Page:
Robinson Burrell III lights the candle representing Kwanzaa principle of Ujima(collective work and responsibility) during the annual Kwanzaa Celebration at the Benjamin Banneker Historical Park and Museum on December 28 in Catonsville, Md.The program in it's eighth year celebrated with performances by the Baltimore County Chapter of Jack and Jill America and the Growing Griots, a youth storytelling program affiliated with the Griot's Circle of Maryland. (Photo by Mark Gail/The Washington Post via Getty Images)

Founded by Maulanga Karenga in 1966, Kwanzaa is a holiday created to celebrate African heritage as evidenced within African-American culture. A company in which I co-founded, Ujamaa Deals, actually has its name rooted in Kwanzaa. Ujamaa — which means “cooperative economics” — is one of the Nguzo Saba, or seven principles of Kwanzaa that are derived from our pan-African heritage. One principle is celebrated on each day of the Kwanzaa period.

Given that Kwanzaa starts the day after Christmas, arguably the most commercialized American holiday of the year, it makes sense to examine the potential economic effects of Kwanzaa on black-owned businesses. Especially as cooperative economics is one of Kwanzaa’a main principles, this week between Christmas and New Year’s is the prime time for us to put Ujamaa into practice.

But, do people even celebrate Kwanzaa — or at least at a critical mass? This question is important to keep in mind. In this article, my goal is to give the reader some approximate calculations regarding the economics of Kwanzaa, which are based on the social penetration of the holiday. Black businesses can only profit from it if African-Americans truly celebrate it.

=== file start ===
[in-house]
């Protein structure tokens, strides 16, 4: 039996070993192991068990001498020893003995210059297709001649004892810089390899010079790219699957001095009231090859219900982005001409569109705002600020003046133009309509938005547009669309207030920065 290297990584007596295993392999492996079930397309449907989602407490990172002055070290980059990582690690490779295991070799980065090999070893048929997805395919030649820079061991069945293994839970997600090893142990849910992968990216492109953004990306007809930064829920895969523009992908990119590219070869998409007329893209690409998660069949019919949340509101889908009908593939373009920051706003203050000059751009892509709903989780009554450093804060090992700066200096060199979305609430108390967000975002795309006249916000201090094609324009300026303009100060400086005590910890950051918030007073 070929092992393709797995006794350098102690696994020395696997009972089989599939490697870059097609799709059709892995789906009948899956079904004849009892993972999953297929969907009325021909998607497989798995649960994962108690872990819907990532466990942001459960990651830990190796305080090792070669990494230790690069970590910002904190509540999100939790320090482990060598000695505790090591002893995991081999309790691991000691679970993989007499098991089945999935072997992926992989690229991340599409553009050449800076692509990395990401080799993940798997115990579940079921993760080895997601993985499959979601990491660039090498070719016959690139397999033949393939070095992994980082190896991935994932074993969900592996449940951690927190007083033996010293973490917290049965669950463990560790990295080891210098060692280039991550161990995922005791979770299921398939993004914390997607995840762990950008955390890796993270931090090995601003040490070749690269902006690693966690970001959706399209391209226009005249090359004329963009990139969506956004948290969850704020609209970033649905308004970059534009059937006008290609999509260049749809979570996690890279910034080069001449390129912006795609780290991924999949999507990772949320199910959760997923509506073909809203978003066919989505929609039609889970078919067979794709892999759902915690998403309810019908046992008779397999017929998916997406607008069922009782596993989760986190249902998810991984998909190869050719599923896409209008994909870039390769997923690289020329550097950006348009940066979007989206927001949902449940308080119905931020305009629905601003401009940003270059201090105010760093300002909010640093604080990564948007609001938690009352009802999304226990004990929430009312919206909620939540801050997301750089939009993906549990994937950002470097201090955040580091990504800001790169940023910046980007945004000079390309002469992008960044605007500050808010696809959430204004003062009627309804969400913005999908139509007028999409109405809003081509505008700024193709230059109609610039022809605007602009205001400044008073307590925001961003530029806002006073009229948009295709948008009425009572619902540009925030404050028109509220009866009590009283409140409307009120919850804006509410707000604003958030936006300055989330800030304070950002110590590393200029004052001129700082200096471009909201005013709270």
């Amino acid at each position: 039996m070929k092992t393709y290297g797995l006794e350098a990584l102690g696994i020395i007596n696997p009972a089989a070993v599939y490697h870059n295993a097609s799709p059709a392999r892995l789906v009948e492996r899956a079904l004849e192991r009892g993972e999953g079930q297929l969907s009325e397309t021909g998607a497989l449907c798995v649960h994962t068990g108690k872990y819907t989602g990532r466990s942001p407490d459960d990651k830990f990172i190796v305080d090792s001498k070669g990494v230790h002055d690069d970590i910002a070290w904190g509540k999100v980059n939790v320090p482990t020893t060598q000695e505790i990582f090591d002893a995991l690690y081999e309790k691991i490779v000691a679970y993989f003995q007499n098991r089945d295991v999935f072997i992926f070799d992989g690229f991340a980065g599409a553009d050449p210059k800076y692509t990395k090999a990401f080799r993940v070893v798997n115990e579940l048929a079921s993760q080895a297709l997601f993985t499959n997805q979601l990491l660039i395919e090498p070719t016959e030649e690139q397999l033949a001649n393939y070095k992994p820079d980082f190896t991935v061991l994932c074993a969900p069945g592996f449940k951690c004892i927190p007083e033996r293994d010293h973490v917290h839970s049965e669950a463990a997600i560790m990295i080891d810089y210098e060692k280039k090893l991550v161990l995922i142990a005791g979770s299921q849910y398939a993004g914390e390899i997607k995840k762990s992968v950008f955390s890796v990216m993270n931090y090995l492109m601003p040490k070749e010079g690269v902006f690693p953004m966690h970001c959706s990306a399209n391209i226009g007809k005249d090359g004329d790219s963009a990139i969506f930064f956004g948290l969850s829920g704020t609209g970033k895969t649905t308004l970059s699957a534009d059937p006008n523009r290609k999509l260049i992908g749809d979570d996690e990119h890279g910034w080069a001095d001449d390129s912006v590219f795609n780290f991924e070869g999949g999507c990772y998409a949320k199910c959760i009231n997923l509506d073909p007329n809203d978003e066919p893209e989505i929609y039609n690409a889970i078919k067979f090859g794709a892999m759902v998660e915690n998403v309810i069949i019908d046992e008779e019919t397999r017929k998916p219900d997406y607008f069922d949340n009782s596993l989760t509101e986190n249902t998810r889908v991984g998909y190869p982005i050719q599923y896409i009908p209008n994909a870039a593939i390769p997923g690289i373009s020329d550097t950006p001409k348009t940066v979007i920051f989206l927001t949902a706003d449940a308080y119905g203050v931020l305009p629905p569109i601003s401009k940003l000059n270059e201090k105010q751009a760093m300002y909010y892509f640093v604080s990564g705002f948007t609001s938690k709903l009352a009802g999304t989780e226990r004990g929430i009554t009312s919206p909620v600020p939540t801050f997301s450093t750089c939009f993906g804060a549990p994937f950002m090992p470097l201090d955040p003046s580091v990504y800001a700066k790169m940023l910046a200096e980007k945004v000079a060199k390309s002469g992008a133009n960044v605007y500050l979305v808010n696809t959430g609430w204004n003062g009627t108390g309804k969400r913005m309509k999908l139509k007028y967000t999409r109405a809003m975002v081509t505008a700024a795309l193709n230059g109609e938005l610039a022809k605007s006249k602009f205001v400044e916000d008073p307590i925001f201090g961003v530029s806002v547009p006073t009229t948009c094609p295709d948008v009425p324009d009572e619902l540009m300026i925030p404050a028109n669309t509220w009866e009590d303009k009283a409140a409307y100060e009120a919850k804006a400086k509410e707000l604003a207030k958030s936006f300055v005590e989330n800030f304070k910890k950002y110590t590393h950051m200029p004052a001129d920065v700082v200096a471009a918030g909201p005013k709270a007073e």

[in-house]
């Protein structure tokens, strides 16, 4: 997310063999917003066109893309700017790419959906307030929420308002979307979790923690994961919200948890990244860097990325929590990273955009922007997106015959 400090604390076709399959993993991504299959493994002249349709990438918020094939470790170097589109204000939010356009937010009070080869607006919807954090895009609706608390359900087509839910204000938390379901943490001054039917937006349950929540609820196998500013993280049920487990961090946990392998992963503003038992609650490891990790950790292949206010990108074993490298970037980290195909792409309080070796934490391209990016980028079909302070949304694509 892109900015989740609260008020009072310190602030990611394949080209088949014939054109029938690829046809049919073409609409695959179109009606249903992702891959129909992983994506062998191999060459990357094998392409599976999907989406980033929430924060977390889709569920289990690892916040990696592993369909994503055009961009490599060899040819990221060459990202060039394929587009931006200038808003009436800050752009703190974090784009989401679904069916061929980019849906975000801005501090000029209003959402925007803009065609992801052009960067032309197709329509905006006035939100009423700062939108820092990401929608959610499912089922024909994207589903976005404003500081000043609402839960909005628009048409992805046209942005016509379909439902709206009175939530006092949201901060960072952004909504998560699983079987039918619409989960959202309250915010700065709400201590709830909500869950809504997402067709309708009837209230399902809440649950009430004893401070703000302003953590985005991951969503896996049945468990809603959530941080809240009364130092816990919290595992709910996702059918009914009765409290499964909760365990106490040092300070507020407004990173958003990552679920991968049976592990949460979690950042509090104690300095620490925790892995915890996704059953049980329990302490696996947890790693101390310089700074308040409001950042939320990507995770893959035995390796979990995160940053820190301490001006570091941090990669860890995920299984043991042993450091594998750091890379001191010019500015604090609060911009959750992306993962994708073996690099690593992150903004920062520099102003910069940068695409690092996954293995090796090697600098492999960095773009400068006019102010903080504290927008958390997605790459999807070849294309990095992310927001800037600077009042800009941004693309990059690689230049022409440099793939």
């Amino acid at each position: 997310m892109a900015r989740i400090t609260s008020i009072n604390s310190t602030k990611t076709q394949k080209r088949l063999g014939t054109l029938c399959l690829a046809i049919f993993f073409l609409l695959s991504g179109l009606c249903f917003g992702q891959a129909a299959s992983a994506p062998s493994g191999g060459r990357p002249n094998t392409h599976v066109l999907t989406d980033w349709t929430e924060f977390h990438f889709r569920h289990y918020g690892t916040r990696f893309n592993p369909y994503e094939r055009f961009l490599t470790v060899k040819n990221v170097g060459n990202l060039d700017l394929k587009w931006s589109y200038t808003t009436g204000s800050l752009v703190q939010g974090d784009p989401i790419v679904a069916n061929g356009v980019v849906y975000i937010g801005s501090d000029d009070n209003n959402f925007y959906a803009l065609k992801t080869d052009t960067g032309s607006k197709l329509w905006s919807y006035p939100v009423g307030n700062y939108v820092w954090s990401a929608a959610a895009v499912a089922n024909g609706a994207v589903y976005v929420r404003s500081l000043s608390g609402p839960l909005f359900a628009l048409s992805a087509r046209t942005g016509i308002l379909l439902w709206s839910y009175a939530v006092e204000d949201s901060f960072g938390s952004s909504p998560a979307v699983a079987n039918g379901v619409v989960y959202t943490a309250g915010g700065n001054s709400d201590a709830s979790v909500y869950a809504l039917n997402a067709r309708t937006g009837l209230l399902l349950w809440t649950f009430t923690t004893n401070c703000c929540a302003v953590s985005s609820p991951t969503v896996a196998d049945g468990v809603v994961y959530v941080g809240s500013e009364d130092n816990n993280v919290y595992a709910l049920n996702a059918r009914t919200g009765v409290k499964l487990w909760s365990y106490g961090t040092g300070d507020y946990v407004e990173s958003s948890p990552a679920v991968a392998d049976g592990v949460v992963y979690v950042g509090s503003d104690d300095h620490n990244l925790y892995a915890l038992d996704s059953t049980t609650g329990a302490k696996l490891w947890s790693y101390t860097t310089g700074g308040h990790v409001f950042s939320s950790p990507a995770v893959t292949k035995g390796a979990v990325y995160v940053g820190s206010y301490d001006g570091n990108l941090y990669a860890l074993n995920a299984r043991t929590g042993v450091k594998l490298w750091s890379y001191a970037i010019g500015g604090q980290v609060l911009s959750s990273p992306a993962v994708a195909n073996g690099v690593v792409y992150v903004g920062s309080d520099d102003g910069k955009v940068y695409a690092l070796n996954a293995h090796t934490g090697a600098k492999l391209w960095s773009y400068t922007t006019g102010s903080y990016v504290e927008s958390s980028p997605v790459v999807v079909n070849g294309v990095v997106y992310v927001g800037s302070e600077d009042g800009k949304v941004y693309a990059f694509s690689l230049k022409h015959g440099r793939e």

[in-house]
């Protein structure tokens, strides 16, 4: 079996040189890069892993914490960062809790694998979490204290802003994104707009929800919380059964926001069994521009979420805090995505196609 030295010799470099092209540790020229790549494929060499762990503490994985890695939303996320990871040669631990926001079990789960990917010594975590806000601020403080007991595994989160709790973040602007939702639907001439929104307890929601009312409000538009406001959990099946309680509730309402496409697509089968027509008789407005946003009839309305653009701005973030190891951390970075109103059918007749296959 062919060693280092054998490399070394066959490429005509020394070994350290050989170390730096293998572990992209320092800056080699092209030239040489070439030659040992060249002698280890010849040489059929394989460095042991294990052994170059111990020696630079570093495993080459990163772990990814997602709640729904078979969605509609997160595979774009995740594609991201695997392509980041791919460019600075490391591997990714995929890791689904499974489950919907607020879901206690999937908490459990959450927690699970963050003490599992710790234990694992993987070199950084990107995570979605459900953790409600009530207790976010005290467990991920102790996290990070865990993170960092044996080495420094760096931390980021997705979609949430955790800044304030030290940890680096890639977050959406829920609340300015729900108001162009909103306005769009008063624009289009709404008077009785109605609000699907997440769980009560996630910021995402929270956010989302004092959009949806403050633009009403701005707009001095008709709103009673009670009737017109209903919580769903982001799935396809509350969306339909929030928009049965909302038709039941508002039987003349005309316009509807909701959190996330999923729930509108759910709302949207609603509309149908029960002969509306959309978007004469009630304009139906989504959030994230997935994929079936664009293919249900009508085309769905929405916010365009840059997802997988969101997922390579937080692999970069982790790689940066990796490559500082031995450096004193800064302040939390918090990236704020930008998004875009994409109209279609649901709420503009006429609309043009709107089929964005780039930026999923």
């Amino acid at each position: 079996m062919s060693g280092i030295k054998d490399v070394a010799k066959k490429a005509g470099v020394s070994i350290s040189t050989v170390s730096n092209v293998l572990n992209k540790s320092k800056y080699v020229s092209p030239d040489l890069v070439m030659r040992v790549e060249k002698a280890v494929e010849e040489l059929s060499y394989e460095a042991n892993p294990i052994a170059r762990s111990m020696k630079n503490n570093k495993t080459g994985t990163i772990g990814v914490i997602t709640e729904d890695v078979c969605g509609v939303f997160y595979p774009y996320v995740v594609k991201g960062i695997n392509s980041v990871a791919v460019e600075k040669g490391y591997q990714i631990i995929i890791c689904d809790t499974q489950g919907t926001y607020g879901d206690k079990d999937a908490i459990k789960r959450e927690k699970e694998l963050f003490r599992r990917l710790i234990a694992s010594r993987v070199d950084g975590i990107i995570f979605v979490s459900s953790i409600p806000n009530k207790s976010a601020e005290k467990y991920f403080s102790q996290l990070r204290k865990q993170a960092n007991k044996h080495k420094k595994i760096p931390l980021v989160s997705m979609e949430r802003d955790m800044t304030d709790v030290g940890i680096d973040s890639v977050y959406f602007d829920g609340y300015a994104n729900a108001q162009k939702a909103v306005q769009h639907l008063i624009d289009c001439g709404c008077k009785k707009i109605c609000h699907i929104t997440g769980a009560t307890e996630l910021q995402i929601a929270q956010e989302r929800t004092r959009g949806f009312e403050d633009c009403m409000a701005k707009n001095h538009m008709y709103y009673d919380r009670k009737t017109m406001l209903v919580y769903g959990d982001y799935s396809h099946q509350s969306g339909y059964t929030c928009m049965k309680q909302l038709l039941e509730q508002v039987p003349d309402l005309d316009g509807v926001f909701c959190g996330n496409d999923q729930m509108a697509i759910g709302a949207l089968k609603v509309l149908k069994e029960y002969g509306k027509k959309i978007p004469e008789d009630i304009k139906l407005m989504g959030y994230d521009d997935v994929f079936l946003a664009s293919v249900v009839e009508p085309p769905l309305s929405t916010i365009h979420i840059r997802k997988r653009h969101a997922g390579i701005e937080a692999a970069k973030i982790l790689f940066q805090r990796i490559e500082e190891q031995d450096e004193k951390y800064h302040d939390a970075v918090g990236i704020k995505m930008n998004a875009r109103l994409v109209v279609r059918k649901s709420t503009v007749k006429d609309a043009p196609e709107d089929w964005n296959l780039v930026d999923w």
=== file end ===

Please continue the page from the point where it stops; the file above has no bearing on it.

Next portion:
The popularity of Kwanzaa

The first question that needs to be answered to determine its economic impact is, “How many individuals actually celebrate Kwanzaa?” Through my research, I learned that the number of people who celebrate Kwanzaa may range from 250,000 to 30 million people worldwide based on various sources. Unfortunately, that range is too wide to give to much weight to the business analysis below, yet we will do our best. Here is why the range is so spread out.

Mr. Karanga said in a 2006 speech that close to 28 million people celebrate Kwanzaa internationally. This number is hard to believe, given that the holiday was started to generate African-American pride. A celebration by 28 million people would mean that Kwanzaa has spread rapidly internationally to people far beyond its base target. According to the U.S. Census Bureau, there are 42 million blacks in America. The idea that roughly two-thirds of us celebrate Kwanzaa is outlandish. So is the idea that millions outside America have taken on a tradition created by American blacks, which is the only thing that could make up the difference in these numbers.

Keith Mayes, author of Kwanzaa: Black Power and the Making of the African-American Holiday Tradition, states that the number of people who celebrate Kwanzaa is closer to two million. While this is more plausible, the number I am going to use for this article comes from the National Retail Federation, which states that about 1.6 percent of the American population (or 4.7 million people) planned to celebrate Kwanzaa this year.

While precise numbers are hard to come by, as it depends on who you ask, it is reasonable to assume that we are talking about millions of consumers. What does this mean for Kwanzaa-focused retailers?